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kitten22
We have never had this problem in any RV park, until now. We made a reservation at a very nice upscale RV park 8 months ago and made a $400 deposit on our month-long stay. When we arrived we were told we would have to pay $160 more for our reservation because the rates went up a couple of months ago. We could have forfeited our deposit and tried to find accommodations elsewhere, but reluctantly paid the extra amount. We have made reservations for hotels, rental cars, airlines, and cruises, and without exception the rate that was in effect when we reserved was the one we were charged. Does it make sense that you could get to the airline terminal and be told that the seat you bought cost more now?
willranless
I agree that you were treated unfairly. You should have been given the rate that was in effect when you reserved the site. At least if circumstances "forced" the park to increase their rates so much, you should have been notified well in advance so that you had the opportunity to "opt out" if you chose to.
DXSMac
I, too, feel that is a ripoff. If they had "Seasonal" rates, that would be another thing. But you should get the rate quoted when you made the reservation. But, people will do what they can get away with, even if it's unethical. If they suffer no consequences (what are you going to do, SUE?) they will get away with it. Even if you did choose to forfeit, they still got $400 and can resell the sight.

JJ
FosterImposters
Wow ohmy.gif
An additional 160 bucks is harsh.
Along with the condition of your site, hook-ups, dog walk areas etc., be SURE to note this little detail when you post a review. Am soooo curious as to which park did this to a customer.

kcmoedoe
We stay at a park each spring and fall and make our next year's reservations before we leave in October. We do this because the park is very popular and full every year and we like a particular section. The park always tells us that rates are subject to change until they post the rates for the new year. I would be curious if the park in question did the same thing, take the reservation but not guarantee the rate. It is actually quite a common practice when making reservations a long time in advance.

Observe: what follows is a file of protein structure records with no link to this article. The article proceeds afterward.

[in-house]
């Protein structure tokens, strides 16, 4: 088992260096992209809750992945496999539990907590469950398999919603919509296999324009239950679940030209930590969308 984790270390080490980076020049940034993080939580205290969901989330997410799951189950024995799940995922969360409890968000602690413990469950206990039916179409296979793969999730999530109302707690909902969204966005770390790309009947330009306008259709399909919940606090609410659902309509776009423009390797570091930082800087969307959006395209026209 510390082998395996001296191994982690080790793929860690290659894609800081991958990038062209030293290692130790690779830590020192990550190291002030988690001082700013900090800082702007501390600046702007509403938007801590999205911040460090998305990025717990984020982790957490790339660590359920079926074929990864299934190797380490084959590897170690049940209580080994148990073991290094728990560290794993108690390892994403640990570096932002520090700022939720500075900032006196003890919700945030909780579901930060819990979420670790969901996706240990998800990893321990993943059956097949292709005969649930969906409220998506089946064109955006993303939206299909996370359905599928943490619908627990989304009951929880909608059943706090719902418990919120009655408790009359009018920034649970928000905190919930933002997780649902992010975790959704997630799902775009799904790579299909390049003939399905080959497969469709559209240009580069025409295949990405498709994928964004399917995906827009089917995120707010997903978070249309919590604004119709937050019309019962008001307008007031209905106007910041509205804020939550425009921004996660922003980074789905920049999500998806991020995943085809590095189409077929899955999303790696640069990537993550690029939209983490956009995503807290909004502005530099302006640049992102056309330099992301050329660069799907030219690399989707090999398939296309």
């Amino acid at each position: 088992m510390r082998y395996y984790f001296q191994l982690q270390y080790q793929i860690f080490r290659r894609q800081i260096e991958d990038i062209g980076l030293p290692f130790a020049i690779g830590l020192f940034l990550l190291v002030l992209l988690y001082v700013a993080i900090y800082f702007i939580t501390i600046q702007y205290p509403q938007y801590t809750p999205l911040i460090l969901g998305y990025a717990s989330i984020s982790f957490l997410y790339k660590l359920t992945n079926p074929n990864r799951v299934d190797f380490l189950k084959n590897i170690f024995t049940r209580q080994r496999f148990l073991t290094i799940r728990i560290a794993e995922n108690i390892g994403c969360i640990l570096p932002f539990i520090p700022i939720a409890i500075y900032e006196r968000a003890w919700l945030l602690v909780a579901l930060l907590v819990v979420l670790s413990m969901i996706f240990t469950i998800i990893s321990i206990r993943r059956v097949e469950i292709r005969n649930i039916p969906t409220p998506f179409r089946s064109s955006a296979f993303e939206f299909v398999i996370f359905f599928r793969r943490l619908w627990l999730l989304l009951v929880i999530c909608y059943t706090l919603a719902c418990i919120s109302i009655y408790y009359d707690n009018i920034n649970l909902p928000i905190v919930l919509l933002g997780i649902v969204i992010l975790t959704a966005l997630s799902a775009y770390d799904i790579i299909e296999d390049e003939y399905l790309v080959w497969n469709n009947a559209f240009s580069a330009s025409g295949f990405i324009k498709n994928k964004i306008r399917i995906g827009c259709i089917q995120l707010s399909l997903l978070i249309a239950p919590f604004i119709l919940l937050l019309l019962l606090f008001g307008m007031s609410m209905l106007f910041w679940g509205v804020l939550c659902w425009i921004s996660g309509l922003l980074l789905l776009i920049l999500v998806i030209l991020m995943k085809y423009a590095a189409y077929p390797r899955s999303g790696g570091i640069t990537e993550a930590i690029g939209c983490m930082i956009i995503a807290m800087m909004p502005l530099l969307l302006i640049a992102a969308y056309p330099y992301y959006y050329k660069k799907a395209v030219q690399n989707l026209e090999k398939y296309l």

Tallboy
As a workamper, prices are subject to change without notice. However I do feel you should have been called ahead of time to let you know of the change and to be allowed as another poster to "opt out".
pianotuna
Hi kitten22,

They should have sent you an email, letter or given you a phone call. $160.00 extra is about a 29% increase in price.
Florida Native
Write what happened at the campground so others can go in with their eyes wide open. Publish here in the forum also who they are. You might want to wait until you leave. People have to understand that in the age of the internet, they can not go unnoticed when dealing with the public.
NorthernIllinoisPlumber
That is very bad business IMO. You should definately report this in your review.

That would be similar to me giving a quote for a water heater in May, then doing the job in September and raising the price $125! If there was a price change that dramatic, the customer should be notified. Some customers save months for work to be done. A vacation should be treated no differently!
joez
I agree that not calling/emailing or otherwise contacting the op about the price change was not good customer service. In fact, it was just plain lousy. Changing prices charged to something different from a reservation amount is not as unusual as you would think. In a previous life, I traveled a lot - one of those leave home on Sunday, come home three months later jobs. There were many times when air fares (mostly for fuel surcharges, departure fees, etc) would be more than reserved, car rentals were different than quoted. Hotels would refuse to honor prices for a reservation, citing type of room availability, an error by some employee or computer program. I got so upset once that I actually paid a lawyer for advice when this happened for a cruise. He said that, perhaps if the entire fee were paid in advance there might be a chance for recovery, but, at least in the instance we were discussing, there were enough outs in the "fine print" to make any recovery impossible. I think the best advice is to get mad, then get over it, and be sure to report this instance to anyone who will listen.
kitten22
QUOTE(kcmoedoe @ Dec 23 2010, 09:13 PM) *

We stay at a park each spring and fall and make our next year's reservations before we leave in October. We do this because the park is very popular and full every year and we like a particular section. The park always tells us that rates are subject to change until they post the rates for the new year. I would be curious if the park in question did the same thing, take the reservation but not guarantee the rate. It is actually quite a common practice when making reservations a long time in advance.